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Low Risk, High Rewards: Legal Protections for Non-profit Boards

Written by Rosanne Felicello on . Posted in .
According to the National Council of Nonprofits, there more than 1.4 million 501(c)(3) charitable nonprofits in the United States alone. This nonprofit sector is a vital part of our national and local infrastructure, providing important services and advocacy for a wide range of people in urban, suburban and rural areas. Often, the people who serve as officers and directors for non-profits do so because the mission of the non-profit aligns with their interests and concerns. These well-meaning board members may not be aware of the potential liability that attaches with service as an officer or director of a non-profit. Because non-profits by…

Speak Carefully When Doing Business Abroad

Written by Michael J. Maloney on . Posted in .
How many times has a CEO or another executive reached a deal “in-principle” with a non-U.S. company by telephone or over a lunch or dinner meeting? Mostly likely, the dealmaker walks away from the meeting thinking that the details could be ironed out later and the company would not be bound to an enforceable agreement until a written contract is signed. If no agreement is ever signed the company would face no potential liability. This concept—that agreements must be in writing to be enforceable—is known as the “statute of frauds” and is so well-entrenched in U.S. jurisprudence and business practice that it is widely assumed that no matter …

Warhol Again Begs the Question: What is Art? 1

Written by Rosanne Felicello on . Posted in .
Sixty years after Andy Warhol first painted Campbell Soup cans, the question of “what is art?” is again being asked of one of his works. But this time the question is being asked in the highest court of the land rather than the court of public opinion. What an ironic twist. The Supreme Court is being asked what is a transformative use that does not infringe another’s copyright, a question as close to deciding what art is as any court is likely to get. For if a work is merely a copy or derivative of what has been done before, how can it be art? Under the law, if the work is a copy or derivative of a work that is protected under a federally …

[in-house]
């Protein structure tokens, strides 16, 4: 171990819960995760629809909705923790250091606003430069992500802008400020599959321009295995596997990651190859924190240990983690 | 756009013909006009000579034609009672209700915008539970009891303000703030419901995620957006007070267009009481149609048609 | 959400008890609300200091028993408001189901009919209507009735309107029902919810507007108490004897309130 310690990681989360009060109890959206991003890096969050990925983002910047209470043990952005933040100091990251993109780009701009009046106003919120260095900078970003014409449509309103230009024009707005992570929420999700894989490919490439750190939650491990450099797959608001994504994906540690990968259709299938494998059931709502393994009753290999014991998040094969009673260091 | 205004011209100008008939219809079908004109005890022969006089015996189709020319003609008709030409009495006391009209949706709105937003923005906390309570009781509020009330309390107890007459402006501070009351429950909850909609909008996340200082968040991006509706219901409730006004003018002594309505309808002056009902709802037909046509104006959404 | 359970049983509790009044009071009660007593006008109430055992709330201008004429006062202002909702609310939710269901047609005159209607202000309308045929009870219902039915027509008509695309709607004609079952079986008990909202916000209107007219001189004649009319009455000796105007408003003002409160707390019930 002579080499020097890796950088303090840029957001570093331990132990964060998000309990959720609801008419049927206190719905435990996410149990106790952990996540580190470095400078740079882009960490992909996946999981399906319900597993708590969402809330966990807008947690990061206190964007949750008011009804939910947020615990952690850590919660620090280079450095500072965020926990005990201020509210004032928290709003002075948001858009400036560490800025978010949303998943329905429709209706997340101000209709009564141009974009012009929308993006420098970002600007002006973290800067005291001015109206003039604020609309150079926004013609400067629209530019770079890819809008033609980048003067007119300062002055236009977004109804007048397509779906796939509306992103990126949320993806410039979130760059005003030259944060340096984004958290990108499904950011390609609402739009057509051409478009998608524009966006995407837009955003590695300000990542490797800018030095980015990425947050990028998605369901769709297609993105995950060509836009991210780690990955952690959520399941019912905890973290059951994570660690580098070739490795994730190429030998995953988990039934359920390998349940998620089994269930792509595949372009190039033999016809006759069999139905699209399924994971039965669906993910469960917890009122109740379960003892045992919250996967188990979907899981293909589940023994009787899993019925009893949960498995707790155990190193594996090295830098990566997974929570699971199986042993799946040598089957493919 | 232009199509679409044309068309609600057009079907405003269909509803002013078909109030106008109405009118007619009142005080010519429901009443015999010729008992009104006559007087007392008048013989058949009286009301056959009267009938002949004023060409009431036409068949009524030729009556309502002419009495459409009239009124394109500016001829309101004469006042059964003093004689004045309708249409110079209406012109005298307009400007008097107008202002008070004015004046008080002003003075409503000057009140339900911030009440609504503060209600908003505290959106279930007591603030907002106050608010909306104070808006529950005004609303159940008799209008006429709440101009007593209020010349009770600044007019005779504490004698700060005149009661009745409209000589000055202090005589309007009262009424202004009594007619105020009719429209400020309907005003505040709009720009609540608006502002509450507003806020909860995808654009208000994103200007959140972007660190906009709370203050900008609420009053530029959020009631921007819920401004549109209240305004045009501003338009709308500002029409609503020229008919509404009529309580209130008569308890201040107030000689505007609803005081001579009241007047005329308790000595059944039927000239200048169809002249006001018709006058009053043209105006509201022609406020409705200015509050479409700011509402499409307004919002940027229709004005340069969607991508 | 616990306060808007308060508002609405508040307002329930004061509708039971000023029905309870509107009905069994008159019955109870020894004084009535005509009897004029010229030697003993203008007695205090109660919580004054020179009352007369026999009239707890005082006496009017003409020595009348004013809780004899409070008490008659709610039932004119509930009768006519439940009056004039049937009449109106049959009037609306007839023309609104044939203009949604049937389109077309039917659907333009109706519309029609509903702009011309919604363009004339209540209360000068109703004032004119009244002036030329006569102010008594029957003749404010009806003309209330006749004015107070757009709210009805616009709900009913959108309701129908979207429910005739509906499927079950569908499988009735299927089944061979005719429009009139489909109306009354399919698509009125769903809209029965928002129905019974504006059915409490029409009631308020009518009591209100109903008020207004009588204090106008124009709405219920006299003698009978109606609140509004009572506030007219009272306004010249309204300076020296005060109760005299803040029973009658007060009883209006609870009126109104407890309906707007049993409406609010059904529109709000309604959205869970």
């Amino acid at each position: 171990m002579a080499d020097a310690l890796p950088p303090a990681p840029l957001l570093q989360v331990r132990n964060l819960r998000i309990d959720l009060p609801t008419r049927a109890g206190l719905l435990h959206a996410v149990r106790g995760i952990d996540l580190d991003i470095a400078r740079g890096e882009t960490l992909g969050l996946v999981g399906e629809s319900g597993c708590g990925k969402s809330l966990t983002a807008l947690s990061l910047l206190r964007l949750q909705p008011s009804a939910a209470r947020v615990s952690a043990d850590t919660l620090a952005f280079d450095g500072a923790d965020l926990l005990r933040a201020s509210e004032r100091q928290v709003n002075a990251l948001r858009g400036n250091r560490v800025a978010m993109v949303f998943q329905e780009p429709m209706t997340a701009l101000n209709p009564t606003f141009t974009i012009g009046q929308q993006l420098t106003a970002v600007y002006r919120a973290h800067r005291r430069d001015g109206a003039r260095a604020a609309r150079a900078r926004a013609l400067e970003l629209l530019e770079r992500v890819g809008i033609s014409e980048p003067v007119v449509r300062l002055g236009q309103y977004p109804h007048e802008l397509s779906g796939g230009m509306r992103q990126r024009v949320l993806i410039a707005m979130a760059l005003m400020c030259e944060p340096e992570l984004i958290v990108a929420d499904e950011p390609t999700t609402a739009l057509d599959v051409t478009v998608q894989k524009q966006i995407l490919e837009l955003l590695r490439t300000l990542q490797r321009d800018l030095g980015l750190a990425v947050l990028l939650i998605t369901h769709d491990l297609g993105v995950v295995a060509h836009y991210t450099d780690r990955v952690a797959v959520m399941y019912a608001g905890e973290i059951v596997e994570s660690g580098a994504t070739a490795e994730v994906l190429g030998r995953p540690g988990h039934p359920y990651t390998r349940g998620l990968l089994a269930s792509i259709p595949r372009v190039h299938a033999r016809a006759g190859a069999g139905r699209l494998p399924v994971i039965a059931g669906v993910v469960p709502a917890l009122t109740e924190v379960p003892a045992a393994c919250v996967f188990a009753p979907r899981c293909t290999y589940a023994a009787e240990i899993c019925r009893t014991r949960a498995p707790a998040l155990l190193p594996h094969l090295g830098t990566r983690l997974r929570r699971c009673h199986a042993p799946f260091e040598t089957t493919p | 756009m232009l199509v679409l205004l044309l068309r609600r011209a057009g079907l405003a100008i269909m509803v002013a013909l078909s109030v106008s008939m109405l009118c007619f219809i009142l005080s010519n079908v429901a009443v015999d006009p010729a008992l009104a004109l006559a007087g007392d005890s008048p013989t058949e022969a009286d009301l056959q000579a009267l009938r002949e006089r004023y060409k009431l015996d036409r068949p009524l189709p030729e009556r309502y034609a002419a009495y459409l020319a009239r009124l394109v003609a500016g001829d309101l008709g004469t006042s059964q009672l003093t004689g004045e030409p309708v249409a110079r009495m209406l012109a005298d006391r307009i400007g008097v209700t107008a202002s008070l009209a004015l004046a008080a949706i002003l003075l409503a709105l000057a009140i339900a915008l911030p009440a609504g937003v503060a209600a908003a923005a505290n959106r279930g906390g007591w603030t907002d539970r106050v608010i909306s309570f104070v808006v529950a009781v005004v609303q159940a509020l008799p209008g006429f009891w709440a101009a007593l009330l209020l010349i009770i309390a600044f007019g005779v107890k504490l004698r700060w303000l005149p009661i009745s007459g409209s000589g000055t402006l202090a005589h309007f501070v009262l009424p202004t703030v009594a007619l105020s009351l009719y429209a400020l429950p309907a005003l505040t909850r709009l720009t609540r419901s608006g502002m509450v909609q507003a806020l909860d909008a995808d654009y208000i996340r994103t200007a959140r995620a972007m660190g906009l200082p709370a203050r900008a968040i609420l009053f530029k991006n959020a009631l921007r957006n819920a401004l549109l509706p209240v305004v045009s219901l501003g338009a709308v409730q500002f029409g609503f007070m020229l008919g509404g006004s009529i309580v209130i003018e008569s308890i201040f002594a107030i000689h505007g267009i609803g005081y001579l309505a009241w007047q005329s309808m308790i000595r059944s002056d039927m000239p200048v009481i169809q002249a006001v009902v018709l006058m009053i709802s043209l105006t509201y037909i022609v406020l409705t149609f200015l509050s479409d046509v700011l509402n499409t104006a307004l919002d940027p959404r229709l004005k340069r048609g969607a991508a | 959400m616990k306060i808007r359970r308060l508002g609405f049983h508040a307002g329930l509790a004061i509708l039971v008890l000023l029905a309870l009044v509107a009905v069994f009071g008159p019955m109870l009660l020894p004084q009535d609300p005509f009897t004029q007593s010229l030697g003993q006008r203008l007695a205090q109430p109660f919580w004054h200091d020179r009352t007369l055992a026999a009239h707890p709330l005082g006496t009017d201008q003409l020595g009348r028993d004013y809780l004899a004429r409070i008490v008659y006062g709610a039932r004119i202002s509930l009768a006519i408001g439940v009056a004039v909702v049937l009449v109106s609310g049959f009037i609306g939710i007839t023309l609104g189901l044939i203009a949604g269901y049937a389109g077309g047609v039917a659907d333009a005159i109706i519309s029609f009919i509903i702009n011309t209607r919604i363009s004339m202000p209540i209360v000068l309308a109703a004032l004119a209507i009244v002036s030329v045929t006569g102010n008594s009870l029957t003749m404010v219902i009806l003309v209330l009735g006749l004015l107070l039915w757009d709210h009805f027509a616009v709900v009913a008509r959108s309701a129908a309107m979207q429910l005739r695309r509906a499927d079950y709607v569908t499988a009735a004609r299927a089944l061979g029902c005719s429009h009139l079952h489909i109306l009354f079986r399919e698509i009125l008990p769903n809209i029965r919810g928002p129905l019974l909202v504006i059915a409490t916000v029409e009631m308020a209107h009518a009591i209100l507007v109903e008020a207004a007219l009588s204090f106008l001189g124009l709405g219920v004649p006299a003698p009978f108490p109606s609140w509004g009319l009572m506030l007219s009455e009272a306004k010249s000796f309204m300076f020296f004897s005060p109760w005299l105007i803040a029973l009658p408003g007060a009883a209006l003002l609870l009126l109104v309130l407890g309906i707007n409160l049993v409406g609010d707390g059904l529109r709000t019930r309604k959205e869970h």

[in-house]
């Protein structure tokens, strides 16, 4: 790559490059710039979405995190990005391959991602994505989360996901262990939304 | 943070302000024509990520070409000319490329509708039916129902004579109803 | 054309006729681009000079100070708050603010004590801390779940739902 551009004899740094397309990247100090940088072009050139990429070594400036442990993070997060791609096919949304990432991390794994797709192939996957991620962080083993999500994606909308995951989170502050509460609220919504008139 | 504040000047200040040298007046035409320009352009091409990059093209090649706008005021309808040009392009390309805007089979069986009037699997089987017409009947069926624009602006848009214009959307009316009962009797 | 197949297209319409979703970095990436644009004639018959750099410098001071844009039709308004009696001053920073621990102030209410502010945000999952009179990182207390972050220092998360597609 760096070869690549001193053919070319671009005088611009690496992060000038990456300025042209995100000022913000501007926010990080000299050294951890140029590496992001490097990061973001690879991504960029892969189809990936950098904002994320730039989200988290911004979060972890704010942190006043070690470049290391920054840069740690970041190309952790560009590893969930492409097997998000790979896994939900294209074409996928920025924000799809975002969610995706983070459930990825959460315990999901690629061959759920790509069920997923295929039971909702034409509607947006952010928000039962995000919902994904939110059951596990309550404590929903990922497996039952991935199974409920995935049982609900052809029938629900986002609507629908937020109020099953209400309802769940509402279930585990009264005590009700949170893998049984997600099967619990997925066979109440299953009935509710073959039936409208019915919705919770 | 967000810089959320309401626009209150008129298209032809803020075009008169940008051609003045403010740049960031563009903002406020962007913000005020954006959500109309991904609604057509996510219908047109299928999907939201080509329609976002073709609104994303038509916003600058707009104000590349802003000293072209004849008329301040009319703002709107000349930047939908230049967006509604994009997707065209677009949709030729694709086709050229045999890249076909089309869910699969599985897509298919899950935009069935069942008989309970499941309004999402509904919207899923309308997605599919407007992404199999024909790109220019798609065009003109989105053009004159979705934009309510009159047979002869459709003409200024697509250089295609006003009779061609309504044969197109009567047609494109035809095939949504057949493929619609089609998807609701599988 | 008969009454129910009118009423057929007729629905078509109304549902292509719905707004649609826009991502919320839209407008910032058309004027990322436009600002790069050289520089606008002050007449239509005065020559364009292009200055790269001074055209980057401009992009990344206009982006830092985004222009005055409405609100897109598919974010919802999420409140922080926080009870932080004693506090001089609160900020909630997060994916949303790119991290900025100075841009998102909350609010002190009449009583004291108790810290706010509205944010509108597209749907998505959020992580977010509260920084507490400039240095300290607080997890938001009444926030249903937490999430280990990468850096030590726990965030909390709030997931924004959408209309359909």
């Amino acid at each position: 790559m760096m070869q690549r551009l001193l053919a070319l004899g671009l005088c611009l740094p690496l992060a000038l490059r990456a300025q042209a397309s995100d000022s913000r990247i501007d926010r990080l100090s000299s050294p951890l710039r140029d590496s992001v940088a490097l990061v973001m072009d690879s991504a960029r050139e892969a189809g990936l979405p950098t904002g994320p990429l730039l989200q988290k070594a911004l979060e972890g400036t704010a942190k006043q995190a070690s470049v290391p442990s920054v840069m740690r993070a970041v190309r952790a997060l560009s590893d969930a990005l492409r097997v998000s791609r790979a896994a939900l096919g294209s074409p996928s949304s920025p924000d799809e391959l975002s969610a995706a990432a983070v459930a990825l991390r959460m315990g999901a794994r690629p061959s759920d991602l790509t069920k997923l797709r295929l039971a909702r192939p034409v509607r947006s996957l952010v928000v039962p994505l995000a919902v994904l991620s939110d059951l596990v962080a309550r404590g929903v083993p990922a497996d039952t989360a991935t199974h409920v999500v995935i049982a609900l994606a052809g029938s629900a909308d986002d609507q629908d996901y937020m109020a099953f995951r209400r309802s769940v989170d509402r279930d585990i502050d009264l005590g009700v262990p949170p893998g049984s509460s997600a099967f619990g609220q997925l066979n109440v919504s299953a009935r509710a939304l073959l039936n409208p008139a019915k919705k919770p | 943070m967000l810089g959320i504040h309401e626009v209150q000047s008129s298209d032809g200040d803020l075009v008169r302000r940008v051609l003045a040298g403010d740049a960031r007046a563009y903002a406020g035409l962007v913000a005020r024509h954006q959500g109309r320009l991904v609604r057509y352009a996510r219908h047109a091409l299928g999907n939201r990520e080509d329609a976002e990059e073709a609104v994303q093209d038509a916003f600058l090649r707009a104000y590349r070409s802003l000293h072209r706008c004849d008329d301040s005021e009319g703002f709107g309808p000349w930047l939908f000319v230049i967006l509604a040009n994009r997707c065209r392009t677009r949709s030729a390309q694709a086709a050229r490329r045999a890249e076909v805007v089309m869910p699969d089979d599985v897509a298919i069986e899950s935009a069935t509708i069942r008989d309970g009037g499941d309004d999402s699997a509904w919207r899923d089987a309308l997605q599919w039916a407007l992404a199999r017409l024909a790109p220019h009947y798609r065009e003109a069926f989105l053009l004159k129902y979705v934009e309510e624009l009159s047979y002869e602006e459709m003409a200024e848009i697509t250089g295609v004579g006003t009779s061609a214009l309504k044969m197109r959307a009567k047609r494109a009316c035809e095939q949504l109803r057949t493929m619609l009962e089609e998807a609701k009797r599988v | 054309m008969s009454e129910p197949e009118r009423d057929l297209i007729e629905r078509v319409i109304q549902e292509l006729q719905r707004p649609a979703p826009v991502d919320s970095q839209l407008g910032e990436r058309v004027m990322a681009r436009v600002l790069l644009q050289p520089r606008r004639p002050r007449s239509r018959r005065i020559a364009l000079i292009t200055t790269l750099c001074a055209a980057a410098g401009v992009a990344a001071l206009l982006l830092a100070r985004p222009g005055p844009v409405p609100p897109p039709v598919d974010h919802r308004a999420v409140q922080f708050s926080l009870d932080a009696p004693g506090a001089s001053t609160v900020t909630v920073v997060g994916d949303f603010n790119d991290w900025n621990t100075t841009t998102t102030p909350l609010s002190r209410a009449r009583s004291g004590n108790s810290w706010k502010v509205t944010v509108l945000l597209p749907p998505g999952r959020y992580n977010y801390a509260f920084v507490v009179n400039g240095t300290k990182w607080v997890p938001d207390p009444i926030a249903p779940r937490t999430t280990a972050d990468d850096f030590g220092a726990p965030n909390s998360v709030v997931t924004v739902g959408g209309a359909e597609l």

Avoiding a Punitive Damages Award in Private Arbitration

Written by Kristie M. Blase on . Posted in .
New York law is a great boon when it comes to private arbitration. The law is well-developed (and in fact served as the basis for the Federal Arbitration Act); New York is home to a plethora of experienced professional arbitrators and arbitration centers; and the enforcement process for arbitration awards in the state courts is well established. Something else that sets New York law apart is that punitive damages are not allowed in private arbitration. Punitive damages are those designed to punish a party for its conduct or deter a party (and others) from wrongfully acting in the future, rather than compensate an injured party for the othe…
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